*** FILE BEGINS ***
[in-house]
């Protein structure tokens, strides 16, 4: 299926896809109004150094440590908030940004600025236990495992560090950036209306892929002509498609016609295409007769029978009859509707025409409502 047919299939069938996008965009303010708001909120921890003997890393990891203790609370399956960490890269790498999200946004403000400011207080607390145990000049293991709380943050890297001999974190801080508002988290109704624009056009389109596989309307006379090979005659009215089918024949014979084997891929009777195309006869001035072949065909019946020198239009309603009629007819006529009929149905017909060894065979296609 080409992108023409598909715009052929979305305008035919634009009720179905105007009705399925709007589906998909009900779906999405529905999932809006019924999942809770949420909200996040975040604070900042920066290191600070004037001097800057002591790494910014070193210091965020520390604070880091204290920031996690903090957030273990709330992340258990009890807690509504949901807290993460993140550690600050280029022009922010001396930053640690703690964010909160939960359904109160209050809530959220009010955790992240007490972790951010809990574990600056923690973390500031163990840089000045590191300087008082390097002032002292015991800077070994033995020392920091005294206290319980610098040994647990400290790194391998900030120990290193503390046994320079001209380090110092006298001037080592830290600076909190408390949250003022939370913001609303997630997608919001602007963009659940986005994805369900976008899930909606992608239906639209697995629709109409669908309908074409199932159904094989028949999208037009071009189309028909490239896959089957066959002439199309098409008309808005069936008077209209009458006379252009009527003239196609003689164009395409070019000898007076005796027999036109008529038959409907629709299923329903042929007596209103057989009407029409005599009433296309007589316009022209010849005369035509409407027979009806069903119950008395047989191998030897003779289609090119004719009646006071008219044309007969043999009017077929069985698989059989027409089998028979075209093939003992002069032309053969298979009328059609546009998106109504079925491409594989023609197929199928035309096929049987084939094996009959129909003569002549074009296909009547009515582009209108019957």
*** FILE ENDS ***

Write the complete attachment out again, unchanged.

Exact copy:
[in-house]
């Protein structure tokens, strides 16, 4: 299926896809109004150094440590908030940004600025236990495992560090950036209306892929002509498609016609295409007769029978009859509707025409409502 047919299939069938996008965009303010708001909120921890003997890393990891203790609370399956960490890269790498999200946004403000400011207080607390145990000049293991709380943050890297001999974190801080508002988290109704624009056009389109596989309307006379090979005659009215089918024949014979084997891929009777195309006869001035072949065909019946020198239009309603009629007819006529009929149905017909060894065979296609 080409992108023409598909715009052929979305305008035919634009009720179905105007009705399925709007589906998909009900779906999405529905999932809006019924999942809770949420909200996040975040604070900042920066290191600070004037001097800057002591790494910014070193210091965020520390604070880091204290920031996690903090957030273990709330992340258990009890807690509504949901807290993460993140550690600050280029022009922010001396930053640690703690964010909160939960359904109160209050809530959220009010955790992240007490972790951010809990574990600056923690973390500031163990840089000045590191300087008082390097002032002292015991800077070994033995020392920091005294206290319980610098040994647990400290790194391998900030120990290193503390046994320079001209380090110092006298001037080592830290600076909190408390949250003022939370913001609303997630997608919001602007963009659940986005994805369900976008899930909606992608239906639209697995629709109409669908309908074409199932159904094989028949999208037009071009189309028909490239896959089957066959002439199309098409008309808005069936008077209209009458006379252009009527003239196609003689164009395409070019000898007076005796027999036109008529038959409907629709299923329903042929007596209103057989009407029409005599009433296309007589316009022209010849005369035509409407027979009806069903119950008395047989191998030897003779289609090119004719009646006071008219044309007969043999009017077929069985698989059989027409089998028979075209093939003992002069032309053969298979009328059609546009998106109504079925491409594989023609197929199928035309096929049987084939094996009959129909003569002549074009296909009547009515582009209108019957």